Durango, Colo. – A giant, concentrated plume of greenhouse gas hovers over the San Juan Basin region of the Four Corners.
Scientists first noticed it in 2009. It’s mostly comprised of methane gas centered over an area that includes the Colorado towns of Ignacio and Bayfield, part of Durango, and part of northwest New Mexico.
How did it get there? And what are the risks to people living among it?
High Country News Senior Editor (and longtime Durango resident) Jonathan Thompson delved into those questions in a recent article. The San Juan Basin’s extensive oil and natural gas infrastructure is part of the culprit. The methane escapes from wells, pipes, and valves.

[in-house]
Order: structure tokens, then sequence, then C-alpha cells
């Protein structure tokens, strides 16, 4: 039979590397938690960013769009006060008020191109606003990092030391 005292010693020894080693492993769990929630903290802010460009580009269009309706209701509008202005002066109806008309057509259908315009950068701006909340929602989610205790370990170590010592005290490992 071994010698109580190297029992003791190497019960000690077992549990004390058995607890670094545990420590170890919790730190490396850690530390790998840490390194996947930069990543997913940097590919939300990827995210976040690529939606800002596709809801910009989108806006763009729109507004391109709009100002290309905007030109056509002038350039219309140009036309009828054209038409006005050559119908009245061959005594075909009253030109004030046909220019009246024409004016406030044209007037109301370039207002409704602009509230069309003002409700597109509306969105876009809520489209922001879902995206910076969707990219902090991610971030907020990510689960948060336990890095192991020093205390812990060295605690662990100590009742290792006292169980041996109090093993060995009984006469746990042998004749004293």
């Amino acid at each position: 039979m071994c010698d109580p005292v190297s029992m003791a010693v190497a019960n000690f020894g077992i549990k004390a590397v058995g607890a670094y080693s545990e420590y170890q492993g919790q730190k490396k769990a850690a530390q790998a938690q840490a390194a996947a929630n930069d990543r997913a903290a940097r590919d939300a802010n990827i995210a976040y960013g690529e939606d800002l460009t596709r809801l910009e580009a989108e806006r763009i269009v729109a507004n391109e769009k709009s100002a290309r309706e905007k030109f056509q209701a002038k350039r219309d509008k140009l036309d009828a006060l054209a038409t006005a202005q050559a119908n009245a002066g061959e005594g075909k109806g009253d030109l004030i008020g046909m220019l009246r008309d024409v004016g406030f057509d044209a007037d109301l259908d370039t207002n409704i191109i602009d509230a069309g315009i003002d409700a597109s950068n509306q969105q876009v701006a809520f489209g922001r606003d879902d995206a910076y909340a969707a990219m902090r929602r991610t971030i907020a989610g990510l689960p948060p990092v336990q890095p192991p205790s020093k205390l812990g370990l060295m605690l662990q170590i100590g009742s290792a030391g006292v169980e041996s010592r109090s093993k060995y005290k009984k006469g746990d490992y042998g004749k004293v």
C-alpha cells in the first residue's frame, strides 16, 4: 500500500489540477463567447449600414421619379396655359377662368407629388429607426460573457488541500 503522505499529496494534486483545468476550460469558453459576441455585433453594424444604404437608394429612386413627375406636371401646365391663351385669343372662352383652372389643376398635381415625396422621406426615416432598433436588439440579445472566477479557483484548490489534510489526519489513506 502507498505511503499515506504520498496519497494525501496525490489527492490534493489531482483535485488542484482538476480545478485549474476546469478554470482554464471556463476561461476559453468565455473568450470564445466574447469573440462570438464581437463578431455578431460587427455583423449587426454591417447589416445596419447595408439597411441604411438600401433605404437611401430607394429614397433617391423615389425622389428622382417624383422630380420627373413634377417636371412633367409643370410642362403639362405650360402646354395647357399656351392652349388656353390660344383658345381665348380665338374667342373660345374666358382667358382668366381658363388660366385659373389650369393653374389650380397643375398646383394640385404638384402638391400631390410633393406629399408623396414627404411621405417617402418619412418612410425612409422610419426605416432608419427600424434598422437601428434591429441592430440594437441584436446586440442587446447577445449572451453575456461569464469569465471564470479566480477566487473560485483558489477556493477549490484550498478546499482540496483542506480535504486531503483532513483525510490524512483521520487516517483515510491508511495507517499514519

His story, Unlocking the Mystery of the Four Corners Hot Spot, appeared on August 13, 2015.
Listen to an interview with Jonathan Thompson of High Country News on the causes and risks associated with the methane field that hangs over the Four Corners:
Thompson’s research into the methane field “hot spot” took him across the region. He spent time riding along with scientists in what’s known as the “Methane Mystery Mobile,” an official-looking van with a long pole that measures greenhouse gas.
According to Thompson, the main ingredient of natural gas — methane — contains 30 times more global warming potential than carbon dioxide.
He also explained how the Four Corners region became a methane “hot spot” and what the federal government can or can’t do about reducing emissions.